Happy Wellness Wednesday!

Can you believe Labor Day Weekend is this weekend? Where, oh where, did our summer go? Here’s hoping we have a nice, long fall! While I’m sad to see summer end, Autumn has always been my favorite season. This year I’m especially excited, as we are launching our Simple Steps to Wellness Series.

Did you know?

  • The typical person spends 95% of his/her day indoors.
  • As many as 1/3 of Americans are prescribed anti-depressants.
  • Over 50% of Americans claim to get a poor night’s sleep.
  • The average person consumes their body weight in refined sugar each year.
  • An ever-increasing number of Americans are considered either overweight or obese.

The good news is that most of these statistics are within our power to change. With only 4 months left in 2017, now is a great time to take inventory of our current health status. Rate yourself on the following questions with this point system:

Health Scale:
Often=3 points
Sometimies=2 points
Rarely=1 points
Never=0 points

  1. I sleep on average 7 to 8 hours most nights.
  2. I go to bed at the same time every night.
  3. I eat healthy and nutritious meals and snacks.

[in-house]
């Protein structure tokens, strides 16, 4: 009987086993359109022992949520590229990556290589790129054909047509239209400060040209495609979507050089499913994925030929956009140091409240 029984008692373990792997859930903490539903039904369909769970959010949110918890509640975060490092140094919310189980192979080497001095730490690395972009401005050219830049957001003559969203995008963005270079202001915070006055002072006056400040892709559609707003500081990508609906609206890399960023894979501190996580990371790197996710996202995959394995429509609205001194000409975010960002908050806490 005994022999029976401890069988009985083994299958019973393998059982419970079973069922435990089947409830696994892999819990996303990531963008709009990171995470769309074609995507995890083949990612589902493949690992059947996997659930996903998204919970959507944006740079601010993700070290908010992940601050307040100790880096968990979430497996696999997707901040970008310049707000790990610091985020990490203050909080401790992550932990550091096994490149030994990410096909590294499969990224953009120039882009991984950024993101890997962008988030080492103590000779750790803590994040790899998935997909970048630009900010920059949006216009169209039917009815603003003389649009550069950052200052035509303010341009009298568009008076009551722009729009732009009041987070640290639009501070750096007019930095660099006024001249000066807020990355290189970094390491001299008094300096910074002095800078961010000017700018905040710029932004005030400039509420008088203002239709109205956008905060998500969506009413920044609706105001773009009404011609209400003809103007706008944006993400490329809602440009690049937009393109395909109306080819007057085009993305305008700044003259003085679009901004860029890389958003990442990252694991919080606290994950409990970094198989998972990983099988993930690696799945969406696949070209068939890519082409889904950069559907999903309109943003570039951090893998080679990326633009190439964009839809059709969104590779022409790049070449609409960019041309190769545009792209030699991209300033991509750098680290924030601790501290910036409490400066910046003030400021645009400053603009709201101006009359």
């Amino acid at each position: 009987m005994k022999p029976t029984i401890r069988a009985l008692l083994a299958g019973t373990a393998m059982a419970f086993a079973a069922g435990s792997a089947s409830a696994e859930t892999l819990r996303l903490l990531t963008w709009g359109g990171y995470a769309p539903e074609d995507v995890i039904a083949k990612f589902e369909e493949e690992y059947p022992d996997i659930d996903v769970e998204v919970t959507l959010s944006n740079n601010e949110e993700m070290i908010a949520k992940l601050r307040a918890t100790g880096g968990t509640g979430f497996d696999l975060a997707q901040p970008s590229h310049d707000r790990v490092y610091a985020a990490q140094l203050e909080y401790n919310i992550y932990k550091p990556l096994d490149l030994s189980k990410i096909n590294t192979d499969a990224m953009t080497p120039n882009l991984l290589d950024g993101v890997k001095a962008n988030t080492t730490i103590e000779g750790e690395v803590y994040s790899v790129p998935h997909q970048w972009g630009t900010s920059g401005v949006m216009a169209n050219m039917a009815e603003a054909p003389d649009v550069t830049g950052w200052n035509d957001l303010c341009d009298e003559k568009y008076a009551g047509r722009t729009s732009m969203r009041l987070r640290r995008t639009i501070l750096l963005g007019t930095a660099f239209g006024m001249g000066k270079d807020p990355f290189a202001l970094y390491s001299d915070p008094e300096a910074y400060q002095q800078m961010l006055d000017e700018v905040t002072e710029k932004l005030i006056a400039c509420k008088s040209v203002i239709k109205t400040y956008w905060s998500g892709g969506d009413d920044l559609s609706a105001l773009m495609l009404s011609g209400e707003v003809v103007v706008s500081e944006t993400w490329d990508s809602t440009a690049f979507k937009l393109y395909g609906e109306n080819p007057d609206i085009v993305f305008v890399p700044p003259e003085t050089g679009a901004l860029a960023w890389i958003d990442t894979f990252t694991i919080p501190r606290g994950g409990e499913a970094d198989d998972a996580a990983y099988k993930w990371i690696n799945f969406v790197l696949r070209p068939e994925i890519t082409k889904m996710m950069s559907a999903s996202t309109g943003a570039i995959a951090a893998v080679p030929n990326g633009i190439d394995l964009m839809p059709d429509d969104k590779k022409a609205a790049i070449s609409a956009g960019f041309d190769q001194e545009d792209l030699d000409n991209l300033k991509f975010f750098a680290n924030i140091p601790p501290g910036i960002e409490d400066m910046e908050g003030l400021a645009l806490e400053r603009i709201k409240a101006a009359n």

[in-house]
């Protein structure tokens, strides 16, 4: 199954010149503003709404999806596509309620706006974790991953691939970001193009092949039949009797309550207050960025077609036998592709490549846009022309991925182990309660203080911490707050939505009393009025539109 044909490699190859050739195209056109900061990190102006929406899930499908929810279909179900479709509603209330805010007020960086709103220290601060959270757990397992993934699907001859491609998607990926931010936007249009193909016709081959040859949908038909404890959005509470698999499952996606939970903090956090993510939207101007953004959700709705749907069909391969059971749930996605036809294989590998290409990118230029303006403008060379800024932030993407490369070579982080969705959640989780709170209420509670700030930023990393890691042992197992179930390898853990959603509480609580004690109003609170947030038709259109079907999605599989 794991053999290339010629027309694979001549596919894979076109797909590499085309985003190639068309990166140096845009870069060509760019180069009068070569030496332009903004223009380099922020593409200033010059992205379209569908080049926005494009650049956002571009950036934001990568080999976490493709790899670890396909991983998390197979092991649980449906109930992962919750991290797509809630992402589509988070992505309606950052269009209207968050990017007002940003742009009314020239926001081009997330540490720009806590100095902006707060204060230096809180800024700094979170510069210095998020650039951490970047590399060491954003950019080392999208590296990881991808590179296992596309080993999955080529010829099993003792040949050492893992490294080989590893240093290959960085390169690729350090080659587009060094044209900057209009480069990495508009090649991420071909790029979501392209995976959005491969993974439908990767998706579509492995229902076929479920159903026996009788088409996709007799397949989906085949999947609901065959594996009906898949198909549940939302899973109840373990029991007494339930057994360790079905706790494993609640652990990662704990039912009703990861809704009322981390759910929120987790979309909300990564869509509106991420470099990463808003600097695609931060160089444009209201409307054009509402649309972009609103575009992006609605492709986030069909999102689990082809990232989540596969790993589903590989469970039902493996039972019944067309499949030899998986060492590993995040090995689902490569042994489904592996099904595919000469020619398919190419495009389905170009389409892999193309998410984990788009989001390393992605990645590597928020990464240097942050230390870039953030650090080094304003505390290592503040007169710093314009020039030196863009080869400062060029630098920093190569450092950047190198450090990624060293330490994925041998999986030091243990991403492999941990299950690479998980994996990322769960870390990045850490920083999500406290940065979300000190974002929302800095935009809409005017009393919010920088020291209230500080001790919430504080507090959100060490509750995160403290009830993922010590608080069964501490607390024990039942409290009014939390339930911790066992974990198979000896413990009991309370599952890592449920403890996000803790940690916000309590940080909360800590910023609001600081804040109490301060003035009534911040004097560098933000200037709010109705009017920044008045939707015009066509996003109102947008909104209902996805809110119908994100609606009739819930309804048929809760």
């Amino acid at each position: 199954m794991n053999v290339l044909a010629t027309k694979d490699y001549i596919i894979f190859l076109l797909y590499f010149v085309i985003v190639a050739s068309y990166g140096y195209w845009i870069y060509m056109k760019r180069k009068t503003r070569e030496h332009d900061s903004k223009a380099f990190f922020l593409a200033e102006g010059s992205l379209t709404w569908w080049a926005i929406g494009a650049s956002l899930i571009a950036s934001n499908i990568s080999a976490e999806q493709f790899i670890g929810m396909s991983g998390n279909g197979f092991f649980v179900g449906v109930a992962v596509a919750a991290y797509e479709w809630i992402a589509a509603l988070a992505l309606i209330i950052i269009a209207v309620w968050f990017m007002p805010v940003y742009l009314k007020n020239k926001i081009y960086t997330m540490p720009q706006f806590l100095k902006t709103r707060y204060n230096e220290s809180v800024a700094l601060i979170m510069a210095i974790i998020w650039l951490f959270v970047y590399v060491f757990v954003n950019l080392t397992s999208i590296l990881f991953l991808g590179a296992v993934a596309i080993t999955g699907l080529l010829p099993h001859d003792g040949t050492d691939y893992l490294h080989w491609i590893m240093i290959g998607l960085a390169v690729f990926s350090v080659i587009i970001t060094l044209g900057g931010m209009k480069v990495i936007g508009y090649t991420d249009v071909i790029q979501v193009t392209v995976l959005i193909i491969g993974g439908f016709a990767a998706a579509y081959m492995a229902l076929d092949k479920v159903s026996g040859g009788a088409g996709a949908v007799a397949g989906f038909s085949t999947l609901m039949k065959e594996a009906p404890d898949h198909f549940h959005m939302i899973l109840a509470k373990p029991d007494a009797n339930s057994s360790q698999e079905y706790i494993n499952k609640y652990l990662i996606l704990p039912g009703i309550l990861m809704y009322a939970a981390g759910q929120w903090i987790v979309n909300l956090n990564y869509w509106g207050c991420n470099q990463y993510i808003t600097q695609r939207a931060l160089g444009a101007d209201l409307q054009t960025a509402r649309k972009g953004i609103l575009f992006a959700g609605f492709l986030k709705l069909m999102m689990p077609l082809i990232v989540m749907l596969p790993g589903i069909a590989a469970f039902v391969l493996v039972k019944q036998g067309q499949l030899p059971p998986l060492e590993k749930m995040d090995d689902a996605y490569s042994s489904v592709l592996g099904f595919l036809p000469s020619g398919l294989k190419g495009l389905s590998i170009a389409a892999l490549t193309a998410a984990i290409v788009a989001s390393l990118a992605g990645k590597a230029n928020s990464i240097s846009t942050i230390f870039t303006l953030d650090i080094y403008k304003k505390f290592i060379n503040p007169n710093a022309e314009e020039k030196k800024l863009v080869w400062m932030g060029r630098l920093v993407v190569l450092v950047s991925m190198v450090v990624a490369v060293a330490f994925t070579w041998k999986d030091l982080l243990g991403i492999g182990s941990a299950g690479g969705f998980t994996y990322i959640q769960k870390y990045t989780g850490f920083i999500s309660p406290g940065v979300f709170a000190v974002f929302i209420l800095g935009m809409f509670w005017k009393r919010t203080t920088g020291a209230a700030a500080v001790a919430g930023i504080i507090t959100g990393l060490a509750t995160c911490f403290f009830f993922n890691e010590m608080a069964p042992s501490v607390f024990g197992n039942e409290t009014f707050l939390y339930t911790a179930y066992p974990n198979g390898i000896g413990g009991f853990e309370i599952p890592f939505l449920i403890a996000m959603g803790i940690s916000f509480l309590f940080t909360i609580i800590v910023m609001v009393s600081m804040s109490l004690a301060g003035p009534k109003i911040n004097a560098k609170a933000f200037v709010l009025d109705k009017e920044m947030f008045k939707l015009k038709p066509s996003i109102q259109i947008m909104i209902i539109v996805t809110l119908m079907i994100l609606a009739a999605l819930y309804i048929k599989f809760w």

4. I eat my meals at regular and consistent times.
  5. I exercise at least 3 times per week.
  6. My weight is considered ideal for my height.
  7. My health is considered excellent, with no chronic diseases.
  8. I have a good social network and support system.
  9. I am tobacco and drug-free.
  10. My alcohol consumption is in moderation.

26-30 points=Excellent health habits
20-25 points=Moderate health habits
14-19 points=Questionable health habits
0-13 points=Poor health habits

So how did you do? If you’re like most of us, there are a few areas you can improve. Make sure to join us in September as we share with you Simple Steps to Wellness.

“You are never too old to set another goal or
dream a new dream”~CS Lewis


Wellness Statistics Source and Quiz Adapted from: The Road to Wellness by  Wellness Council of America


With all the back to school madness, end of summer celebrations and not to mention just daily living, it’s easy to put self-care at the bottom of our to-do list. For today’s Try-It Thursday, we are sharing some simple ideas for self-care that don’t take much time or money.

  • Take a 15 minute leisure walk after dinner. Stop and admire your neighbor’s lawn, or stop to smell the roses. Spending time outdoors is a great way to rejuvinate and refresh.
  • Or if strolling the neighborhood isn’t your thing, hop on your bike and go for a short spin. It really doesn’t matter the activity. What’s important is taking the time. Challenge yourself to spend at least 15 minutes participating in active movement~doing something you love.
  • Take a nap. It’s amazing how refreshing a quick cat nap can revive us.